When I became chairman of Keizai Doyukai, my utmost priority was to help guide this nation to its path of stable growth during my term. In tackling all the challenges facing the nation, such as the declining population, declining birthrate, and aging society, though I am active in helping to reform regulations and promote innovation, so many restrictions exist that it could take about 10 to 20 years–or 2 to 3 years at the very earliest–for any effects to kick in. So, what should we do at this point in time? Seeing the current state, where over 60% of the world’s GDP growth is achieved by economies other than Japan, the United States, and Europe–in other words, newly emerging nations that account for a mere 25% of the world’s wealth–it is evident that our nation and businesses must collaborate to gain their share of the growth pie. We cannot keep our nation closed and just fight internally to claim our share of the pie. We have to open up to the world, and to understand this necessity first and foremost.
Itoh: As for the TPP, many people voice objections and do not seem to come anywhere near a consensus.
Hasegawa: In terms of the TPP, there are people who immediately escalate the argument by setting up a “conflict” between primary and secondary industries. In my view, all industries–primary, secondary, and tertiary alike–are important industries for the government. No one is thinking of letting a secondary industry eat up a primary industry; rather, the secondary industry should be looking to offer primary industries assistance to help it become more efficient. Today’s agriculture employs IT for a variety of purposes, using computers to analyze differences in past years’ rich and poor harvests or to manage temperature, fertilizers, and water to find the optimal methods of increasing yields. We are already seeing trends of collaboration between primary and secondary industries, and so we are hoping that people will resolve this unproductive conflict and develop cooperative relationships.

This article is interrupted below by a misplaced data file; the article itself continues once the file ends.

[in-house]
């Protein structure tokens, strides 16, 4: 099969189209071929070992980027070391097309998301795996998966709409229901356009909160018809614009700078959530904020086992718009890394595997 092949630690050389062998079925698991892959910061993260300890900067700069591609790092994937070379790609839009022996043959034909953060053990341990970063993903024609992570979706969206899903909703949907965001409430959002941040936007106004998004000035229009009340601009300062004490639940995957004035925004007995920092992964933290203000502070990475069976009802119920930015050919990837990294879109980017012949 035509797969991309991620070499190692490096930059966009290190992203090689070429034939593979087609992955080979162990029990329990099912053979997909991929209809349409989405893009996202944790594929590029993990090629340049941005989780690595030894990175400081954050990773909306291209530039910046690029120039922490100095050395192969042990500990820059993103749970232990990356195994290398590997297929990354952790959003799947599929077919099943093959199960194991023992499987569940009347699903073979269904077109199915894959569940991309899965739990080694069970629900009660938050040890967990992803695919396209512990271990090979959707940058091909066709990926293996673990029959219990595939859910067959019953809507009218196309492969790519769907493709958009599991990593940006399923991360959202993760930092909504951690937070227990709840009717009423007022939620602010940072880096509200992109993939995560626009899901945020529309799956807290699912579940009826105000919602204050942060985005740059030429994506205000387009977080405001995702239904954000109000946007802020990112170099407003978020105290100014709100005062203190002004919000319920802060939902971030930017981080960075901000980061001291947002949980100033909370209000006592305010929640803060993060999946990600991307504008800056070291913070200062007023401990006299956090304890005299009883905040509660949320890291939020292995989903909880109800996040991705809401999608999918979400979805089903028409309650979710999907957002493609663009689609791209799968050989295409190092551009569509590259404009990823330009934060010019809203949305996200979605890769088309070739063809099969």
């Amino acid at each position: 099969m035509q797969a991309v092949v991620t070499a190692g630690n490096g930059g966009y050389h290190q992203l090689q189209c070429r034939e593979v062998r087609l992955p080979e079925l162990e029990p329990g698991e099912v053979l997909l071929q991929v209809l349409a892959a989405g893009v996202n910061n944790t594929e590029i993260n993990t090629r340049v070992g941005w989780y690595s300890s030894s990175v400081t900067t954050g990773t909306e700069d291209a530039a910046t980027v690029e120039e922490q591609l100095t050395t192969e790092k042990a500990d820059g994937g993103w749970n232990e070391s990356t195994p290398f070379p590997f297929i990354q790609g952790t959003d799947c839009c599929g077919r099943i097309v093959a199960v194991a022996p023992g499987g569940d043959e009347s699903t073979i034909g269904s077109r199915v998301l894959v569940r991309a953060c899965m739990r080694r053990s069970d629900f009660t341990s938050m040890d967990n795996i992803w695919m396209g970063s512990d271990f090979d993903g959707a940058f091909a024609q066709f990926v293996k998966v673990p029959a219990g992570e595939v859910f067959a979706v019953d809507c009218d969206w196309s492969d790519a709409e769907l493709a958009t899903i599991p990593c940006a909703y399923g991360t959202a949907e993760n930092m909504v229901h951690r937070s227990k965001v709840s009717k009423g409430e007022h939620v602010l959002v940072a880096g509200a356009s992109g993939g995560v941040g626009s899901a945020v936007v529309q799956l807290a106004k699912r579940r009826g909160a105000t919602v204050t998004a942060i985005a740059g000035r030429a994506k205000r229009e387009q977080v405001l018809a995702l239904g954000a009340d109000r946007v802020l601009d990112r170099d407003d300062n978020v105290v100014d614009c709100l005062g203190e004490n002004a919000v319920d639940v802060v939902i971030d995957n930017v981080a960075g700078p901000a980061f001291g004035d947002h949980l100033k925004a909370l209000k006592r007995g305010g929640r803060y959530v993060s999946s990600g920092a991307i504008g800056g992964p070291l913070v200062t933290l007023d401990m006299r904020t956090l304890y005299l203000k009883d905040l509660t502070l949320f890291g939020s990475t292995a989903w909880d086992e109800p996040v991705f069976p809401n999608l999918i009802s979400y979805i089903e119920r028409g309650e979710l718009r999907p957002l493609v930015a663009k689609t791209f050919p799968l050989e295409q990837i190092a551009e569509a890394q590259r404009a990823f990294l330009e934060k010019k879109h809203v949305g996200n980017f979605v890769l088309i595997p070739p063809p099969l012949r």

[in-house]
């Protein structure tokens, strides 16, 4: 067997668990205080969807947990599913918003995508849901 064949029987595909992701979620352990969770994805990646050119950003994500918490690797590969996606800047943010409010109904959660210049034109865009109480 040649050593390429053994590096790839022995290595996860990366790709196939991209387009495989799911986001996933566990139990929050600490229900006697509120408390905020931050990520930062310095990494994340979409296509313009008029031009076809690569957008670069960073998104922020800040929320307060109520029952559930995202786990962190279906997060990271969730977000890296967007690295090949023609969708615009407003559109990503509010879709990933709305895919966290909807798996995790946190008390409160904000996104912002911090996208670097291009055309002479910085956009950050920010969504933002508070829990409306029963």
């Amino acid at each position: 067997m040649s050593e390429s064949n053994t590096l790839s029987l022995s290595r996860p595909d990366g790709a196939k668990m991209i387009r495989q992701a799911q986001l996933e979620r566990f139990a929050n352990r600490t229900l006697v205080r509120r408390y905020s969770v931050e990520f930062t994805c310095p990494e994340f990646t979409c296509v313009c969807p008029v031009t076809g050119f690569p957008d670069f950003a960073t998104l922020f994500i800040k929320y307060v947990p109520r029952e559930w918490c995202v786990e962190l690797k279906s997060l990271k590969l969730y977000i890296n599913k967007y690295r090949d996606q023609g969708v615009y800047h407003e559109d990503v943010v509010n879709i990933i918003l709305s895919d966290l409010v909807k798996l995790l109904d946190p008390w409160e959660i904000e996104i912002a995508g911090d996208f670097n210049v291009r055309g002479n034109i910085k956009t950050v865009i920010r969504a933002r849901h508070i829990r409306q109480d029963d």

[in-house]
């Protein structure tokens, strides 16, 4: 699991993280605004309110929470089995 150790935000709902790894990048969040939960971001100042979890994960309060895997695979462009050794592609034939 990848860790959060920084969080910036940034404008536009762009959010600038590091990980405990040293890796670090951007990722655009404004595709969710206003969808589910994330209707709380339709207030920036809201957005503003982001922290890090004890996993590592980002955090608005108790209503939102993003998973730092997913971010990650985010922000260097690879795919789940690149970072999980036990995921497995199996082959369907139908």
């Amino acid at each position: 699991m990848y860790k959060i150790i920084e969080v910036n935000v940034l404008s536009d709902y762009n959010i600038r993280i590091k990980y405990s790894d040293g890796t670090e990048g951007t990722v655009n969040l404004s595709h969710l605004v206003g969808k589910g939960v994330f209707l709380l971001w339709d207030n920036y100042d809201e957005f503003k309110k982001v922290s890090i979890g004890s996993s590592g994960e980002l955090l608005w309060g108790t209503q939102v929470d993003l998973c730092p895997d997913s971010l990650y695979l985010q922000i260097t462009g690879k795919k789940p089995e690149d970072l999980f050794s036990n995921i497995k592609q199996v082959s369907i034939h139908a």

Itoh: Back when Japan had not yet signed a Free Trade Agreement (FTA), there were moves of launching a “people’s conference” to discuss Japan’s economic collaboration agreement. Since I was neutral to all interests, I took on the role of chairman for this conference. Chairman Okuda Hiroshi of Keidanren, a nationwide business association, and President Miyata Isami of the Japanese Central Union of Agricultural Cooperatives (Zenchu) from the agricultural side stepped up, and voices arose from the agriculture side to “take positive action toward economic collaboration” and from the business side to “understand the agricultural issues.” Creating these opportunities for discussion is important, but with the TPP case, it seems that the conflict is stronger than ever.
Hasegawa: Particularly now, after the Great East Japan Earthquake, there is an air of putting the TPP talks on hold. But if we do enter negotiations now and request a delay in tariff deregulation since our primary industries are suffering from the effects of the disaster, I don’t think any nation would say no to that. We cannot possibly take a step toward a new direction by thinking “It’s impossible” without even trying. What’s more, would Japanese agriculture really be okay if we stayed out of the TPP? Back in the days after the Uruguay Round, the government, in compensation for restricting imports with high tariffs, set up an import obligation called Minimum Access Rice, which resulted in a growing surplus of old and stored rice. The government even spent six trillion yen in the name of strengthening Japanese agriculture, yet the nation’s self-sufficiency ratio kept falling throughout that time.